de Young Artist Studio

Every month the museum invites artists to install and demonstrate their art form at the de Young. This interactive program enables visitors to meet artists and gives the artists an opportunity to work with the public. Artists working in various media are encouraged to apply.

Visit the Periscope Project, the artists' online studio

Ian Everard-studio SCMAH

January 7, 2015February 1, 2015

de Young | Kimball Education Gallery/Artist Studio
Wednesdays–Sundays, 1–5 pm (until 4 pm on January 9)
Artist Reception Saturday, January 24, 3–5 pm: Join us in celebrating the artist’s residency with light refreshments.

In this installation, an unfinished reconstruction of an artist's studio is presented as a site of recollection. In the “studio,” Ian Everard makes work about where he's from. Prompted by what they see, visitors are encouraged to think about where they're from and to describe, visually or in words, their relationship to their place of birth. Museum staff will provide visitors with whichever medium they choose to record their thoughts and memories: drawing, written or spoken word, video, and more. These contributions by visitors to the Kimball Gallery become part of the installation, and help to inform, shape, and transform the experience of the installation over time.

Ian Everard is a painter and interdisciplinary artist. His studio is in Santa Cruz where he has lived since 1980. He was born in St. Ives in Cornwall in 1953. His work explores the intersections of memory and imagination, reality and reconstruction. A self described copycat, he attempts to make accurate, but incomplete, renderings of found, acquired, or inherited objects and experiences using graphite, watercolor, video, sound, and site reconstruction.  Since 2006, he has been working on a series of intermedia installations in which he presents his work in reconstructions of his studio. The contents of the studio are teaming with associations for him—as he says, "the studio is a means of transport but it is also like a frame, containing worlds." For this installation, the worlds are those of his studio, his place of birth, and the house in which he was born. He went there, both in his studio and in reality. When he got there, he was not permitted to enter. He was on the outside, looking in.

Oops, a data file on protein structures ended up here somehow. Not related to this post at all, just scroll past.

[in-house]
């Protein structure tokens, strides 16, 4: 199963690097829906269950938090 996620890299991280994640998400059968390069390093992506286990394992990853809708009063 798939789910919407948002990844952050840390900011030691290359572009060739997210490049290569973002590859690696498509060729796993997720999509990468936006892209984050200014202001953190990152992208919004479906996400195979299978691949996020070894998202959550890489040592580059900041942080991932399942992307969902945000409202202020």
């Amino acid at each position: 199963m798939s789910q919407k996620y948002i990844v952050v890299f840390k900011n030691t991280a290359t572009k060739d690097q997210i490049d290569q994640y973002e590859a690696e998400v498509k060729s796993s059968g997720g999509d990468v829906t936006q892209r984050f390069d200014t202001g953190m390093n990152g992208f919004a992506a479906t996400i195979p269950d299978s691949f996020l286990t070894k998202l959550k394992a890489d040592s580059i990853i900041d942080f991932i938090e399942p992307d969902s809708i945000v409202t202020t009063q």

Upcoming Artists-in-Residence

Antiprism
April 1, 2015May 3, 2015
Ben Venom
May 6, 2015May 31, 2015

The Artist Studio program is made possible with major support from the Institute of Museum and Library Services’ Museums for America program.

 

Artist Studio Blog

The views expressed in the Artist Studio Blog are those of the participating artists-in-residence at the de Young, and do not reflect the opinions or viewpoints of the Fine Arts Museums of San Francisco.

Posted by Sarah Bailey Hogarty on December 14, 2011 - 12:35pm
December Artist-in-Residence Genevieve Quick examines the history and wonder of telescopes, Victorian projectors, photography and space-age satellites.
Posted by Rebecca Crump on November 4, 2011 - 9:17am
November artist-in-residence John Wehrle has been creating really big art since 1975. He specializes in site-specific public artworks, and his projects include mural-size paintings for interior and exterior walls as well as elaborate architectural installations that integrate text, painting, ceramic tile, and relief sculpture.
Posted by Bianca Finley Alper on October 27, 2011 - 3:25pm
Fan shaped flax bush
One of the many goals of the Artist-in-Residence program at the de Young Museum is to explore connections between the artists and the surrounding park environment. These connections enrich our museum visitors' experience through the guest artists' explorations and interpretations. Visiting artists from around the globe offer a unique experience to learn about natural materials found right here in...
Posted by Cynthia Inaba on October 21, 2011 - 11:41am
The Artist-in-Residence program resumes this month in the Kimball Education Gallery with Glenda Joyce Hape, a Māori artist from New Zealand. Glenda is a weaver who combines traditional and contemporary techniques and materials to create Māori kakahu, or cloaks. We recently sat down with Glenda to discuss her background, practice, and inspiration.

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